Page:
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How can I call a predicate if all calls to another predicate failed?

I have:

foo(A, B, C, D) :-
    (bar1(Y,Z); bar2(L, K, M)),
    foo(A, B, C, D).

What I want :

  • at any time, If bar1/2 has succeded, bar2/3 will never be executed.
  • if all bar1/2 calls failed, then bar2/3 will eventually be executed.

Sample Backtracting tree

            root                                           root                 
                                                            |
           /   \                                            |
          /     \          all bar1 failed                  |
         /       \                                          |
        / | \     \        ===>>>======>>>>                 |
       /  |  \     \                                        |
      F   F  F     F                                        E
time  0   1  2     3                                        4 

Abbreviation:
       Bar1 failed : F
       Bar2 executed : E
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2  
I guess you are looking for "if bar1 then true else bar2". The rest should be easy with the answer to your previous question... –  twinterer Jun 4 '12 at 9:29

1 Answer 1

up vote 0 down vote accepted

You're looking for what's known as "soft cut",

A *-> B ; C.

This is equivalent to (A,B) ; (\+A,C): if A succeeds at least once, the above is equivalent to A,B. If not, it's equivalent to just C. The goal A is not retried.

Simple if construct allows the test predicate to succeed only once:

A -> B ; C.

is equivalent (almost - see you manual for details) to (once(A),B) ; (\+A,C), except that the goal A isn't retried.

Thus your case shall be

foo(A, B, C, D) :-
    (bar1(Y,Z) *-> true ; bar2(L, K, M)),
    foo(A, B, C, D).

addition: Some Prolog implementations might not have this construct *-> available (e.g. gprolog). In that case I see two possibilities. Either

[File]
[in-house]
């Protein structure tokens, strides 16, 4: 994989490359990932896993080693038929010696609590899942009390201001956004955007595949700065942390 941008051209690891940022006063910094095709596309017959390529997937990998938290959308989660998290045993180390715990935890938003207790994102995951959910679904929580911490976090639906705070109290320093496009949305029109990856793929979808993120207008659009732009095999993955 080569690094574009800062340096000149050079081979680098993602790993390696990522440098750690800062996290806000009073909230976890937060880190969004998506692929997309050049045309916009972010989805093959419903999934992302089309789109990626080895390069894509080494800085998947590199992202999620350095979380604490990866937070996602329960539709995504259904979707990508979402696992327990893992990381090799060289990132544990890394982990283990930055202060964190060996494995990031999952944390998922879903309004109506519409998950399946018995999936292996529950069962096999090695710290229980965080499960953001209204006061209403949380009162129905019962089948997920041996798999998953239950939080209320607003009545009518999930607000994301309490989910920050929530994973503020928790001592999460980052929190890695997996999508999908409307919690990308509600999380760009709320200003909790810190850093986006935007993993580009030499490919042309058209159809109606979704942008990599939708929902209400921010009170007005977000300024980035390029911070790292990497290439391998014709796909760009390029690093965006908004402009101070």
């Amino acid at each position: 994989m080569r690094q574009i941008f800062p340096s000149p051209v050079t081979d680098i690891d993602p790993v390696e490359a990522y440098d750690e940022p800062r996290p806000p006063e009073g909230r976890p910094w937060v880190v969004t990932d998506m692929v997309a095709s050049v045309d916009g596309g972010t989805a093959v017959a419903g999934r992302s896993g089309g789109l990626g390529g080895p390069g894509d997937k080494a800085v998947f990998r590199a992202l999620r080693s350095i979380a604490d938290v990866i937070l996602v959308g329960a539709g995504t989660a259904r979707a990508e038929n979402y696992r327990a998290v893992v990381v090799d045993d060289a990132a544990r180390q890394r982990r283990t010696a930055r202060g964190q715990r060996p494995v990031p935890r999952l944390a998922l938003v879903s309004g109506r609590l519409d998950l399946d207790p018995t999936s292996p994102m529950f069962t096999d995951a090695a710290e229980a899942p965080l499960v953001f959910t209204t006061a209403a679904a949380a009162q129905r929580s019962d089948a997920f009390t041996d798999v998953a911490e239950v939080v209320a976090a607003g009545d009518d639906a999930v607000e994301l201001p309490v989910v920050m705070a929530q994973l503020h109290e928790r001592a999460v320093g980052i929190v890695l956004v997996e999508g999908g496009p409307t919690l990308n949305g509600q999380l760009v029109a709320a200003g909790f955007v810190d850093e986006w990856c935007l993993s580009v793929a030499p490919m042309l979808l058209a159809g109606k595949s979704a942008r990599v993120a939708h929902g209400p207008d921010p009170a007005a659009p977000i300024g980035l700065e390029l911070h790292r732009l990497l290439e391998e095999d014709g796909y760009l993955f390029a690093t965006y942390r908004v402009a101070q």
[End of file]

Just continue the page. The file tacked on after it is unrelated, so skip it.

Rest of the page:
(A , B) ; (\+A , C)

although it would retry A, or (writing goal(X) for A)

bagof(g(X), goal(X), L) -> ( member(g(X), L), B ) ; C 

Of course the order of side-effects will be changed by this. The name L of the variable should be chosen such that it does not appear free in B.

share|improve this answer
    
When I have tried your comment on gprolog, it gives syntax error. Are there any way, I can catch same effect ? –  user319824 Jun 7 '12 at 6:36
    
I guess you can write that equivalent code, (A,B) ; (\+A,C). It just will re-try A, so any side-effects will occur twice. –  Will Ness Jun 7 '12 at 7:09
    
Or try this ( bagof(g(Y,Z), bar1(Y,Z), L) -> member(g(Y,Z),L) , true ; bar2(L,K,M) ), foo(A,B,C,D). Works in SWI Prolog. true is there just as a placeholder; it isn't needed by itself. –  Will Ness Jun 7 '12 at 7:35
    
Sorry for late reply, I have tried *->, but gprolog cannot compile it. I do not understand why. –  user319824 Jun 7 '12 at 9:36
    
google says that *-> belongs to swi-prolog –  user319824 Jun 7 '12 at 9:39

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